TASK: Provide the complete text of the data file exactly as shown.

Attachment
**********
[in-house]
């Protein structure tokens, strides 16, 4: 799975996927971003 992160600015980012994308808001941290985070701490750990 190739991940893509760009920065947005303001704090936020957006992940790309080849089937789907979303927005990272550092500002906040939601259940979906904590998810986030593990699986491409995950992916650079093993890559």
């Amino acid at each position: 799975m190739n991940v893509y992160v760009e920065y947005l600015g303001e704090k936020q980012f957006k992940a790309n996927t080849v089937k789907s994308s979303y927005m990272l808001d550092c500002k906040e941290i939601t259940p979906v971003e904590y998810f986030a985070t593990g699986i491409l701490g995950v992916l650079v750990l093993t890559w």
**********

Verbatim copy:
[in-house]
């Protein structure tokens, strides 16, 4: 799975996927971003 992160600015980012994308808001941290985070701490750990 190739991940893509760009920065947005303001704090936020957006992940790309080849089937789907979303927005990272550092500002906040939601259940979906904590998810986030593990699986491409995950992916650079093993890559």
């Amino acid at each position: 799975m190739n991940v893509y992160v760009e920065y947005l600015g303001e704090k936020q980012f957006k992940a790309n996927t080849v089937k789907s994308s979303y927005m990272l808001d550092c500002k906040e941290i939601t259940p979906v971003e904590y998810f986030a985070t593990g699986i491409l701490g995950v992916l650079v750990l093993t890559w």